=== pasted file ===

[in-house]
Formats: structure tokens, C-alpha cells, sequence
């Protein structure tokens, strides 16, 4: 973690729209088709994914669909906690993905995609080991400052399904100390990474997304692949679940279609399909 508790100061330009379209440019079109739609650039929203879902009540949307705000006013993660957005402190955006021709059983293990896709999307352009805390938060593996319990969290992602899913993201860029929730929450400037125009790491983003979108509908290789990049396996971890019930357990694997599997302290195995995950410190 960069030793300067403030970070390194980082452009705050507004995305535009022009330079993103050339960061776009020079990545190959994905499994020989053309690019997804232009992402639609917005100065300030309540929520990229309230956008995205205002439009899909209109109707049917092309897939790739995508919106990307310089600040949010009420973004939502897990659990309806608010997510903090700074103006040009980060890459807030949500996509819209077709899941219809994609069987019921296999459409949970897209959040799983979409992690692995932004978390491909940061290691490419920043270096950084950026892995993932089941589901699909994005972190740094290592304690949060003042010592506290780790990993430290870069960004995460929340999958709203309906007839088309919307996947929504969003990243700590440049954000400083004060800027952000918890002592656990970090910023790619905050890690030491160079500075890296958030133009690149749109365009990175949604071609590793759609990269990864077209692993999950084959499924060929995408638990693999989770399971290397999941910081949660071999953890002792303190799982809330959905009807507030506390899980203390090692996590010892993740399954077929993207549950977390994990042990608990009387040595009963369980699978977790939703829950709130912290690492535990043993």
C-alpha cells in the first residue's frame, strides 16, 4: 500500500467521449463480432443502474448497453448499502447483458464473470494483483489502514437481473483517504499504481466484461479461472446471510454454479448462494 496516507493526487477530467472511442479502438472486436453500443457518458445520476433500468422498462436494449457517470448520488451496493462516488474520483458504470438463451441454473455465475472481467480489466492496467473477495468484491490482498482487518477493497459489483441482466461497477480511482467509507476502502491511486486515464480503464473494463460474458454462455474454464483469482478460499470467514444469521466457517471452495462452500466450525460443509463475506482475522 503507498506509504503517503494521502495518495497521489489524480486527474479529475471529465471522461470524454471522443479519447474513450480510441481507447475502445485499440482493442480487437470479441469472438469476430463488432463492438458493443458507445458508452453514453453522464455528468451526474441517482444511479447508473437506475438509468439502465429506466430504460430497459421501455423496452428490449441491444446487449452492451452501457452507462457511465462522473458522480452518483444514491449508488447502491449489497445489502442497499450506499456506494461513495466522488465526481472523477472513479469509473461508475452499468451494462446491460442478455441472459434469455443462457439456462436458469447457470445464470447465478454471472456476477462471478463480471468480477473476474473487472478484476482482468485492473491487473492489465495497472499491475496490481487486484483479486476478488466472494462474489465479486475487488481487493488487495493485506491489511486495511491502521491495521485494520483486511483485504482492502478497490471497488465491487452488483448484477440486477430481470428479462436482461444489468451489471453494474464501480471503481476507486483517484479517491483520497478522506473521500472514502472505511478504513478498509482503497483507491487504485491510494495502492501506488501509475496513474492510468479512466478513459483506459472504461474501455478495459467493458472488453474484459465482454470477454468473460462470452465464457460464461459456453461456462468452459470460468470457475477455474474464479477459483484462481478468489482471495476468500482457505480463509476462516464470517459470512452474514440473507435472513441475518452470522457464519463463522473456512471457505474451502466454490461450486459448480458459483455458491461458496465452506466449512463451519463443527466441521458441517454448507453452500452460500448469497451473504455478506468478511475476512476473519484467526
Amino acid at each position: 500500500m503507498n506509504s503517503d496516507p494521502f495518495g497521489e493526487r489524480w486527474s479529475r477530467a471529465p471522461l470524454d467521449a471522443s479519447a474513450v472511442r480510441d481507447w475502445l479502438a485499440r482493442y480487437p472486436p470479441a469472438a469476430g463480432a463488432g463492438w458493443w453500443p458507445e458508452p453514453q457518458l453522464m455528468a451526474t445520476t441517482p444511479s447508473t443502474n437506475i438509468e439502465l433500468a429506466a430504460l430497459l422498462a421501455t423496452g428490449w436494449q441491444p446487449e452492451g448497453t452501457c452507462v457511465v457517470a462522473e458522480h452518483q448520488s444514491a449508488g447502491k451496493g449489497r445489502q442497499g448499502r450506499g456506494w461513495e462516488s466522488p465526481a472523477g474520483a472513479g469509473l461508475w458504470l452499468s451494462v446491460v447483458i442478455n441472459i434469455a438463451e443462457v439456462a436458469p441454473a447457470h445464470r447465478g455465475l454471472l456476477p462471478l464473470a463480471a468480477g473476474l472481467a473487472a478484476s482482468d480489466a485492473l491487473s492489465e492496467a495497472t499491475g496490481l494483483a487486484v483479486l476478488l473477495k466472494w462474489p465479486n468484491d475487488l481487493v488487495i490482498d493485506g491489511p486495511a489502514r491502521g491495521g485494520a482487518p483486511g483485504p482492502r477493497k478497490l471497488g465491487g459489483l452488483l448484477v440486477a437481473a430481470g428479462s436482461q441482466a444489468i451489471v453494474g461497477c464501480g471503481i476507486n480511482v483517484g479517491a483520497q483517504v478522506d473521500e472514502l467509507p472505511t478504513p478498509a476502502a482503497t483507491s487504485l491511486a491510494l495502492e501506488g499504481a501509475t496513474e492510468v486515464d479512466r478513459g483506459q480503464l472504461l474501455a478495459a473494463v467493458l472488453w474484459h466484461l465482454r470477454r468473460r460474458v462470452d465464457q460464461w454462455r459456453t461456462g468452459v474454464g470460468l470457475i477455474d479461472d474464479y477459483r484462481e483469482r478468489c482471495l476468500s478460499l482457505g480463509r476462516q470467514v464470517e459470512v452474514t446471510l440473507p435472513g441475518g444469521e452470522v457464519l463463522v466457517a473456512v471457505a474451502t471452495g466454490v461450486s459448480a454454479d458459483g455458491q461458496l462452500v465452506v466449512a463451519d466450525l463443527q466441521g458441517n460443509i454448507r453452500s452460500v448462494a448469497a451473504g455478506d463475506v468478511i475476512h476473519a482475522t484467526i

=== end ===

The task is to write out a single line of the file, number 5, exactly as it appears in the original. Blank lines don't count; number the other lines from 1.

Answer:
Amino acid at each position: 500500500m503507498n506509504s503517503d496516507p494521502f495518495g497521489e493526487r489524480w486527474s479529475r477530467a471529465p471522461l470524454d467521449a471522443s479519447a474513450v472511442r480510441d481507447w475502445l479502438a485499440r482493442y480487437p472486436p470479441a469472438a469476430g463480432a463488432g463492438w458493443w453500443p458507445e458508452p453514453q457518458l453522464m455528468a451526474t445520476t441517482p444511479s447508473t443502474n437506475i438509468e439502465l433500468a429506466a430504460l430497459l422498462a421501455t423496452g428490449w436494449q441491444p446487449e452492451g448497453t452501457c452507462v457511465v457517470a462522473e458522480h452518483q448520488s444514491a449508488g447502491k451496493g449489497r445489502q442497499g448499502r450506499g456506494w461513495e462516488s466522488p465526481a472523477g474520483a472513479g469509473l461508475w458504470l452499468s451494462v446491460v447483458i442478455n441472459i434469455a438463451e443462457v439456462a436458469p441454473a447457470h445464470r447465478g455465475l454471472l456476477p462471478l464473470a463480471a468480477g473476474l472481467a473487472a478484476s482482468d480489466a485492473l491487473s492489465e492496467a495497472t499491475g496490481l494483483a487486484v483479486l476478488l473477495k466472494w462474489p465479486n468484491d475487488l481487493v488487495i490482498d493485506g491489511p486495511a489502514r491502521g491495521g485494520a482487518p483486511g483485504p482492502r477493497k478497490l471497488g465491487g459489483l452488483l448484477v440486477a437481473a430481470g428479462s436482461q441482466a444489468i451489471v453494474g461497477c464501480g471503481i476507486n480511482v483517484g479517491a483520497q483517504v478522506d473521500e472514502l467509507p472505511t478504513p478498509a476502502a482503497t483507491s487504485l491511486a491510494l495502492e501506488g499504481a501509475t496513474e492510468v486515464d479512466r478513459g483506459q480503464l472504461l474501455a478495459a473494463v467493458l472488453w474484459h466484461l465482454r470477454r468473460r460474458v462470452d465464457q460464461w454462455r459456453t461456462g468452459v474454464g470460468l470457475i477455474d479461472d474464479y477459483r484462481e483469482r478468489c482471495l476468500s478460499l482457505g480463509r476462516q470467514v464470517e459470512v452474514t446471510l440473507p435472513g441475518g444469521e452470522v457464519l463463522v466457517a473456512v471457505a474451502t471452495g466454490v461450486s459448480a454454479d458459483g455458491q461458496l462452500v465452506v466449512a463451519d466450525l463443527q466441521g458441517n460443509i454448507r453452500s452460500v448462494a448469497a451473504g455478506d463475506v468478511i475476512h476473519a482475522t484467526i